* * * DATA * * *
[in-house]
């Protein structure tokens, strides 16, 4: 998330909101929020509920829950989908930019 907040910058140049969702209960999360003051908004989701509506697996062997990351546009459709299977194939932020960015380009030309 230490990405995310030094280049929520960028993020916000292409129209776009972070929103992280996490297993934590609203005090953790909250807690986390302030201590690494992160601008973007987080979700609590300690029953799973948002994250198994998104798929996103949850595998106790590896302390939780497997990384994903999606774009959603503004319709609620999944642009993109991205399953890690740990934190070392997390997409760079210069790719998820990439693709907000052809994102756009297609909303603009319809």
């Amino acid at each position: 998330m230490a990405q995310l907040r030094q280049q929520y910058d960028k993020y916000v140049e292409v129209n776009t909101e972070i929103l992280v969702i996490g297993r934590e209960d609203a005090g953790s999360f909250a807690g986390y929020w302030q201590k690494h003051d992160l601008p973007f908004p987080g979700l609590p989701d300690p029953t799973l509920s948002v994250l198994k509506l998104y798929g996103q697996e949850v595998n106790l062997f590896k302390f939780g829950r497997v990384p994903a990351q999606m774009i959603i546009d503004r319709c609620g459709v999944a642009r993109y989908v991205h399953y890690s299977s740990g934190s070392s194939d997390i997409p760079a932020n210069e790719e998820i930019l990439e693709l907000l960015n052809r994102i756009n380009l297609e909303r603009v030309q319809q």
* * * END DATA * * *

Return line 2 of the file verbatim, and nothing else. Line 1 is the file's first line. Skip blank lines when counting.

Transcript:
């Protein structure tokens, strides 16, 4: 998330909101929020509920829950989908930019 907040910058140049969702209960999360003051908004989701509506697996062997990351546009459709299977194939932020960015380009030309 230490990405995310030094280049929520960028993020916000292409129209776009972070929103992280996490297993934590609203005090953790909250807690986390302030201590690494992160601008973007987080979700609590300690029953799973948002994250198994998104798929996103949850595998106790590896302390939780497997990384994903999606774009959603503004319709609620999944642009993109991205399953890690740990934190070392997390997409760079210069790719998820990439693709907000052809994102756009297609909303603009319809």